2012 Volkswagen Golf TDI wagon
2012 Volkswagen Golf TDI wagon; photo by Haney Louka. Click image to enlarge

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Volkswagen Canada

By Haney Louka

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2012 Volkswagen Golf

We finally did it. Our beloved 2004 Mazda 6 Wagon is now in the hands of new owners, and our garage has a new permanent resident: a 2012 VW Golf Wagon TDI.

It took some time, but after a year of driving several crossover vehicles like the Toyota Venza, Subaru Outback, Ford Edge, and Mazda CX-7 (which came in a close second, by the way), we decided what we really wanted was a wagon. That goes against the grain of what most new vehicle shoppers look for – all-wheel drive and a higher seating position might top their lists – my wife Kirsten and I actually prefer something known as a ‘car’ which is only as big as it needs to be to do what is asked of it.

And to that end, there are precious few wagons remaining on the market. While I happily priced out a manual-equipped Mazda6 wagon with a diesel engine on Mazda’s UK site, the costs related to shipping it home and converting it to left-hand drive would have pushed it well beyond our budget.

2012 Volkswagen Golf TDI wagon
2012 Volkswagen Golf TDI wagon
2012 Volkswagen Golf TDI wagon; photos by Haney Louka. Click image to enlarge

But the Golf has grown in this latest generation and in Wagon form finds itself within spitting distance of providing the kind of space we’ve been used to with the Mazda. The 6 wagon had 953 litres of cargo volume behind the rear bench and 1,713 litres with the seat folded, and the Golf answers with 930 litres and 1,890 litres respectively. To put this in perspective, VW’s own Tiguan crossover can hold 700 litres and 1,600 litres, and the runner-up Mazda CX-7, though larger on the outside, holds 848 litres and 1,658 litres of cargo.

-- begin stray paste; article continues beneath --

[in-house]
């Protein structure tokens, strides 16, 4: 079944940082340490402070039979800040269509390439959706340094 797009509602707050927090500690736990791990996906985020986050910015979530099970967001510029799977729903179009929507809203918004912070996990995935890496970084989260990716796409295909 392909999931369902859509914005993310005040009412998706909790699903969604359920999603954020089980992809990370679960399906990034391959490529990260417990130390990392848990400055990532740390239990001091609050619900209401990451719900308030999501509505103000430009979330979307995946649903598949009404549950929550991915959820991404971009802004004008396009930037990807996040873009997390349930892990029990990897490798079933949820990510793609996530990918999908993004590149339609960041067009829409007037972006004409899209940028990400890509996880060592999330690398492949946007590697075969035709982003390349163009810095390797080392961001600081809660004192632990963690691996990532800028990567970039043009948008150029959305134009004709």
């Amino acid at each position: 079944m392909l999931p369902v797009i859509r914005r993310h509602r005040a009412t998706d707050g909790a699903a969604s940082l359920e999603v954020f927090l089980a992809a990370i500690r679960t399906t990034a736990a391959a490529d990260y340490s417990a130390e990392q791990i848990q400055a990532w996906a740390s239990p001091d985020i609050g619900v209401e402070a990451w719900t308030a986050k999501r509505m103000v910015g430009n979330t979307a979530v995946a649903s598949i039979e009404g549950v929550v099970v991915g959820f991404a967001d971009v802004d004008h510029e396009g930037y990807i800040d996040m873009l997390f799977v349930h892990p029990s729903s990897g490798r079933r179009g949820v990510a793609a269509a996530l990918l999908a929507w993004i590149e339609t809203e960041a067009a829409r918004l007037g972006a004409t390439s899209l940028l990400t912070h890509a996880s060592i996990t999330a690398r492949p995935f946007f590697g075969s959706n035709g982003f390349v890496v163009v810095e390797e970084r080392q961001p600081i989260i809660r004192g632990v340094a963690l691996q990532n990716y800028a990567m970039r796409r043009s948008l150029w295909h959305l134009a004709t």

It was some time before we seriously considered the Golf, mostly because I have had the luxury of getting various press cars literally dropped off at my door for a week-long test drive, and the Golf Wagon TDI hasn’t been one of them. In fact, Volkswagen is having trouble keeping up with consumer demand on these vehicles, so we don’t expect to see any in the press fleet in the foreseeable future. That’s a good problem to have, though I’m sure dealers would be happy to have a bit more inventory on hand.

But I’m familiar with the 2.0-litre TDI (for turbocharged direct-injection) diesel engine under the hood of this Highline model (it’s also available on the mid-level Comfortline) because it has been a staple in VW’s car offerings since 2009. Clean, powerful, and efficient, it possesses none of the smell or smoke of diesel engines of yore. And while the diesel clatter has all but been eliminated, it does make an appearance if you roll down your windows and listen after a cold start.

2012 Volkswagen Golf TDI wagon
2012 Volkswagen Golf TDI wagon; photo by Greg Wilson. Click image to enlarge

The diesel produces a middling 140 hp, which seems light compared to the 220-hp V6 that was in our last car. But what drivers feel in everyday driving at lower engine revs is torque, and the TDI serves up a heady 236 lb.-ft. of it between 1,750 and 2,500 rpm. In comparison, the Mazda V6 generated 192 lb.-ft. and needed 5,000 revs on the tach to realize its full potential. So while manufacturers routinely boast about horsepower output, just know that while those numbers will help zero-to-100 km/h and quarter mile times, they’re rarely felt out in the real world. To Kirsten, the TDI feels every bit as powerful around town (if not quite as smooth) as our Mazda.

The TDI engine is mated to a six-speed manual gearbox, another big reason that we chose the VW over larger crossovers. To date an automatic-equipped car has never found residence in our garage, and we’re happy to continue that tradition. Even though the shift throws are a bit long, this is a slick unit that’s well matched to the clutch. We both stalled it the first couple of times we drove it as we got used to the diesel’s throttle response, but since then it has been a joy.

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